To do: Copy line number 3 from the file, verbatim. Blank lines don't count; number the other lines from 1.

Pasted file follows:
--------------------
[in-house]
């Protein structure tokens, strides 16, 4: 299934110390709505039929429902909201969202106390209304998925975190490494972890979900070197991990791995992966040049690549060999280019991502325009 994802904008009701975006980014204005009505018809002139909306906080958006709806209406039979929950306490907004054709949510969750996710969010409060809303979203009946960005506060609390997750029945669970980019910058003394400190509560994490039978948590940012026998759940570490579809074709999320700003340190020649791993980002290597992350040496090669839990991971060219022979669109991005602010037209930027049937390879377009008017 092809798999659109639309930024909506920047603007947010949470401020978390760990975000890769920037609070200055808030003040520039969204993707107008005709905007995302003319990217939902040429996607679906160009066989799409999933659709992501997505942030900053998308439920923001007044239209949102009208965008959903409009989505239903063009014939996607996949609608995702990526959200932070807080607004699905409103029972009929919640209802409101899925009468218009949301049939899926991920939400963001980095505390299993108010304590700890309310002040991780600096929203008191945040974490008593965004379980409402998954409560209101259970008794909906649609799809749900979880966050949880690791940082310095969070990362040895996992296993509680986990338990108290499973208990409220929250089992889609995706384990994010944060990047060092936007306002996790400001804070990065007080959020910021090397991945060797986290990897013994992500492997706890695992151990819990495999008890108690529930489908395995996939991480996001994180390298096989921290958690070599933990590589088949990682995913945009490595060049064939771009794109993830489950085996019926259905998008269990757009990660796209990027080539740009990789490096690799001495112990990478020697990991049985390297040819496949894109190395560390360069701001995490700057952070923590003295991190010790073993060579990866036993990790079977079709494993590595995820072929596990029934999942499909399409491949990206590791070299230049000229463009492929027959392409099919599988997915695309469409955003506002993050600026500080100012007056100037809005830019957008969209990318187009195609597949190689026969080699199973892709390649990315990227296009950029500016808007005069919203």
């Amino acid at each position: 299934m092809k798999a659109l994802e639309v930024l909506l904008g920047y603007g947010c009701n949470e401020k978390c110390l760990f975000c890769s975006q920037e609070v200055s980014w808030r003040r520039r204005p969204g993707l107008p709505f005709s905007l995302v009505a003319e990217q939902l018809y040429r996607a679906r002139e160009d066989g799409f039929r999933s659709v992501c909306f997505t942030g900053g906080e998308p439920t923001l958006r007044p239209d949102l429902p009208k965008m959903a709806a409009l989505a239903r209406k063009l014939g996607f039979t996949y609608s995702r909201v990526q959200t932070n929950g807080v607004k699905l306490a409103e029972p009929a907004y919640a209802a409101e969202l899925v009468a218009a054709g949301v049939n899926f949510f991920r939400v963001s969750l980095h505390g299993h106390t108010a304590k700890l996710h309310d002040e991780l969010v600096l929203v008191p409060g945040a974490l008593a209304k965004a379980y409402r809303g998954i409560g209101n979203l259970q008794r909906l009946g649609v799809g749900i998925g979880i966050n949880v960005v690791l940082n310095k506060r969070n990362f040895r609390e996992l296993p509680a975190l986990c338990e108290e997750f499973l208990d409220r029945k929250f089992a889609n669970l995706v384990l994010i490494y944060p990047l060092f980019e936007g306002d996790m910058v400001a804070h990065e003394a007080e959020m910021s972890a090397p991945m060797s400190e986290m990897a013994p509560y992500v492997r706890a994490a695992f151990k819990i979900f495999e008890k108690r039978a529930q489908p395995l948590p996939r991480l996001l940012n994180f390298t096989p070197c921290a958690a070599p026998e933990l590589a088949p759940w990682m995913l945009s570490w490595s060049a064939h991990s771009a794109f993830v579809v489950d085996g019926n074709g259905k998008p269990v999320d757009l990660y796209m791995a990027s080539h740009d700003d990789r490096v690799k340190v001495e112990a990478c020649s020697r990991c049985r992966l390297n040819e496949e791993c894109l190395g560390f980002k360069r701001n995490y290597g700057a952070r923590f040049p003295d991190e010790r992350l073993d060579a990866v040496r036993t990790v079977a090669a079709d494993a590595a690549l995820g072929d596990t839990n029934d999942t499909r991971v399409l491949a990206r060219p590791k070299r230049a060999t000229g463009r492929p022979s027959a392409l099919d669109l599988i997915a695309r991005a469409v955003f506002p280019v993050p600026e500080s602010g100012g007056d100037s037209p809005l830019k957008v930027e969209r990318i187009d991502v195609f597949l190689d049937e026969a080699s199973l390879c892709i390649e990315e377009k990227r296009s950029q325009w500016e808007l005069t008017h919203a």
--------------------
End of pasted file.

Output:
């Amino acid at each position: 299934m092809k798999a659109l994802e639309v930024l909506l904008g920047y603007g947010c009701n949470e401020k978390c110390l760990f975000c890769s975006q920037e609070v200055s980014w808030r003040r520039r204005p969204g993707l107008p709505f005709s905007l995302v009505a003319e990217q939902l018809y040429r996607a679906r002139e160009d066989g799409f039929r999933s659709v992501c909306f997505t942030g900053g906080e998308p439920t923001l958006r007044p239209d949102l429902p009208k965008m959903a709806a409009l989505a239903r209406k063009l014939g996607f039979t996949y609608s995702r909201v990526q959200t932070n929950g807080v607004k699905l306490a409103e029972p009929a907004y919640a209802a409101e969202l899925v009468a218009a054709g949301v049939n899926f949510f991920r939400v963001s969750l980095h505390g299993h106390t108010a304590k700890l996710h309310d002040e991780l969010v600096l929203v008191p409060g945040a974490l008593a209304k965004a379980y409402r809303g998954i409560g209101n979203l259970q008794r909906l009946g649609v799809g749900i998925g979880i966050n949880v960005v690791l940082n310095k506060r969070n990362f040895r609390e996992l296993p509680a975190l986990c338990e108290e997750f499973l208990d409220r029945k929250f089992a889609n669970l995706v384990l994010i490494y944060p990047l060092f980019e936007g306002d996790m910058v400001a804070h990065e003394a007080e959020m910021s972890a090397p991945m060797s400190e986290m990897a013994p509560y992500v492997r706890a994490a695992f151990k819990i979900f495999e008890k108690r039978a529930q489908p395995l948590p996939r991480l996001l940012n994180f390298t096989p070197c921290a958690a070599p026998e933990l590589a088949p759940w990682m995913l945009s570490w490595s060049a064939h991990s771009a794109f993830v579809v489950d085996g019926n074709g259905k998008p269990v999320d757009l990660y796209m791995a990027s080539h740009d700003d990789r490096v690799k340190v001495e112990a990478c020649s020697r990991c049985r992966l390297n040819e496949e791993c894109l190395g560390f980002k360069r701001n995490y290597g700057a952070r923590f040049p003295d991190e010790r992350l073993d060579a990866v040496r036993t990790v079977a090669a079709d494993a590595a690549l995820g072929d596990t839990n029934d999942t499909r991971v399409l491949a990206r060219p590791k070299r230049a060999t000229g463009r492929p022979s027959a392409l099919d669109l599988i997915a695309r991005a469409v955003f506002p280019v993050p600026e500080s602010g100012g007056d100037s037209p809005l830019k957008v930027e969209r990318i187009d991502v195609f597949l190689d049937e026969a080699s199973l390879c892709i390649e990315e377009k990227r296009s950029q325009w500016e808007l005069t008017h919203a």